Thursday, 5 March 2015

Improving an LM318 Op-Amp Follower by Prototyping Techniques

LM318 schematic for fast follower operation
This little exercise came from trying to make a differential NTSC video sender over CAT5 twisted pair from discretes (I know - don't do this at home, just get an IC that does this for you like the MAX4447 / MAX4146 pair).
Throughout this article I will be making liberal references to the online free book "Op-Amps for Everyone" Texas Instruments Document SLOD006B by Ron Mancini.
The Op-Amp I decided to base the design around (again there are discrete transistor versions of this circuit that are more capable than this) is the incredibly venerable LM318.
Its main specs are:
  • Small Signal Bandwidth . . . 15 MHz Typ.
  • Slew Rate . . . 50 V/µs Min
  • Bias Current . . . 250 nA Max (LM118, LM218)
  • Supply Voltage Range . . . ±5 V to ±20 V
  • Internal Frequency Compensation
 [The LM318 is a pretty incredible design for its age - it really is! Especially since high performance PNP transistors were simply not available. For more details please see p19 of "IC Op-Amps through the ages" by Thomas H. Lee, 2000 rev. 2002]

The circuit I am trying to build is from the datasheet as a "fast follower" using lead compensation (SLOD006B section 7.6) and built on a standard prototyping board (called a breadboard at times).

Attempt 1: Standard Prototype Board

[Note: Bypassed both supplies with 0.1µF and 1µF ceramic capacitors.]
Stimulating with a 1V Pk-Pk sinewave swept from 1MHz to 20MHz we should see the perfect flat gain of 1 till approximately 15MHz. Of course, we don't!
The gain peaks at approximately 2MHz at about 3 and then crashes to zero. The good news is that I have seen this behavior before and it is particularly well explained by SLOD006B section 7.7. Stray capacitance on the inputs. On a standard breadboard the stray input capacitance between V- and V+ is a minimum of 2pF. A good discussion on this can be found on EEVBlog #568.
First - to the simulator! Now SPICE is brilliant. Models of Op-Amps are not, and vary from modelling just the gain and frequency rolloff to full with major parasitics and noise sources depending on part and manufacturer. However if the SPICE model behaves the same with appropriate parasitics added it can confirm the behavior:
SPICE Frequency Response of the LM318 "Fast Follower" with a 10pF parasitic wired between V+ and V-
 This is a pretty damn good match to the observed behavior.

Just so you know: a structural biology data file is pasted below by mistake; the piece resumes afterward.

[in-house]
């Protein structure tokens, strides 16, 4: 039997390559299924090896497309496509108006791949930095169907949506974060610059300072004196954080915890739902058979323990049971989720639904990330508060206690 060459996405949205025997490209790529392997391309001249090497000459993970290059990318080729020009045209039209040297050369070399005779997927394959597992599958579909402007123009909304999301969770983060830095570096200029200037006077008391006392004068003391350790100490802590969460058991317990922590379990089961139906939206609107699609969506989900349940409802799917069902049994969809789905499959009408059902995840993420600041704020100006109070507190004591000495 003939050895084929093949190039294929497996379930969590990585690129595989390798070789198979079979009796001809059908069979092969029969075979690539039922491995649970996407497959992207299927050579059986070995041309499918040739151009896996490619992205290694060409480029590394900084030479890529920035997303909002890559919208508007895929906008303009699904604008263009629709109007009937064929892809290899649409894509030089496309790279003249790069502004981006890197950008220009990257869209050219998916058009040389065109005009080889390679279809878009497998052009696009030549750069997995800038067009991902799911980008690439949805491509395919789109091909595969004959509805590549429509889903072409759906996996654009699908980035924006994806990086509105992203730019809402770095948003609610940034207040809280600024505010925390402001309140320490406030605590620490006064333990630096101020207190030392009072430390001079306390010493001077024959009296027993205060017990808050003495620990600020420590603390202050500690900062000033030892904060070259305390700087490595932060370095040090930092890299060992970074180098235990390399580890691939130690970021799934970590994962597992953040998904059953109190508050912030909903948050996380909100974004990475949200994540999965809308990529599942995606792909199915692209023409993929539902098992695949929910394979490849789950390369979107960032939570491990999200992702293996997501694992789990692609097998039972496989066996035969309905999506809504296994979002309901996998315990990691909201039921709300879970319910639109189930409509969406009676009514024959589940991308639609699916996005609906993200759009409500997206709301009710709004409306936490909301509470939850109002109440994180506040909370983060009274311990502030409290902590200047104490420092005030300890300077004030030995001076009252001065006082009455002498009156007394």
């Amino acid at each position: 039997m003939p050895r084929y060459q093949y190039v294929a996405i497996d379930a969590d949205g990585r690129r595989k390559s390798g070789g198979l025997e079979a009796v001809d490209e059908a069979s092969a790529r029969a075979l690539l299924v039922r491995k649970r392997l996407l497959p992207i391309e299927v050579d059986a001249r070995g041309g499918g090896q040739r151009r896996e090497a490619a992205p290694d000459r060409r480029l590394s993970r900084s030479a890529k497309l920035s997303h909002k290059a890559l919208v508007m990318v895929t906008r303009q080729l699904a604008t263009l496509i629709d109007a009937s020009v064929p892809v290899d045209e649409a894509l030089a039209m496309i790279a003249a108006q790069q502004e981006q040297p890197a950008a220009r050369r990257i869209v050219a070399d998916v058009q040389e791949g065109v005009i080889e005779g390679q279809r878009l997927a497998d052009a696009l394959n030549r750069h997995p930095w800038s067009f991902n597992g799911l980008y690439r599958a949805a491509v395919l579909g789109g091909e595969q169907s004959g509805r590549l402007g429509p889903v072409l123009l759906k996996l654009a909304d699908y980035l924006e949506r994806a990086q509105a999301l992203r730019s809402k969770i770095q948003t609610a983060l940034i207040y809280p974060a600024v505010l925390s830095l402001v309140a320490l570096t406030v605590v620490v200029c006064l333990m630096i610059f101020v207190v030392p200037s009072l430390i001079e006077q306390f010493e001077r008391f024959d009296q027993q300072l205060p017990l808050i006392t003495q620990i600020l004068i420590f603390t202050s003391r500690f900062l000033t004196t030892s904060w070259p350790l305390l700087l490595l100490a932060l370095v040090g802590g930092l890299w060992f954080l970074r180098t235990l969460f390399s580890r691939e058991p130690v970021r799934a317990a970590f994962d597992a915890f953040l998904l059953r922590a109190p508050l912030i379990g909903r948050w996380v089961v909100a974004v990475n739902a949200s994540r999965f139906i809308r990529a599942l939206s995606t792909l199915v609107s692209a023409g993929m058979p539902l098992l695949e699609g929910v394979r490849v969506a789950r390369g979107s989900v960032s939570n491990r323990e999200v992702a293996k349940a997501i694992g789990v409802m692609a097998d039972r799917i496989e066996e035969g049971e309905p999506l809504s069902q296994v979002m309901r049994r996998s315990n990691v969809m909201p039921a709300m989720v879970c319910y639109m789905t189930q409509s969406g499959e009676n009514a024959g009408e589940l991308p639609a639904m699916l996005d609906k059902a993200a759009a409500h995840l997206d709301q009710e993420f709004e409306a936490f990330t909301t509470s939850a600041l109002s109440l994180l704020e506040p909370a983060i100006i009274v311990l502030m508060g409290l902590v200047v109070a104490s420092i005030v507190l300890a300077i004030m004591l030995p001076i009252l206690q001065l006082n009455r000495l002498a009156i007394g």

Attempt 2: Partial Air-Wire

[Refer to Linear Technologies App Note 47 p27 - a legendary app note, you should read the whole thing!]

Partially Air Wired LM318 "Fast Follower" with V+ soldered directly to the input 10k resistor and compensation pins lifted




The results of this approach was a massive improvement. The peak in the gain has smoothed out and I can sweep the stimulus (1V Pk-Pk sinewave) from 1MHz to 11MHz before the gain is 50%. The gain now peaks at approximately 2 around 6MHz.

Attempt 2: Full Air-Wire

In an effort to eke out further improvements the circuit was built fully air wired. I cannot emphasize the importance of removing ALL traces of glue and flux from around the pins of the Op-Amp.
Fully Air Wired LM318 "Fast Follower". [Note that the test configuration did not use the yellow crocodile clip lead to inject the signal and all grounds were brought together in the loop at the top right.]
Results from this approach were a further improvement of approximately 20% with the gain peaking at around 1.8 at 8MHz and the 50% point pushed out to 13MHz.

Thoughts

I have a feeling that to improve linearity it would be worth me building a circuit with a gain of 2V/V. From reading Op-Amps through the ages it seems that this design was not optimized as a follower and in fact the datasheet contains dire warnings of trying to build it without resistors and a compensation capacitor in the feedback loop.
I am continually impressed by the Op-Amp designers of old who were able to make these high performance circuits with pathetic silicon technology and little to no simulation support. I shall revisit this article and capture some more scientific measurements at a future date.

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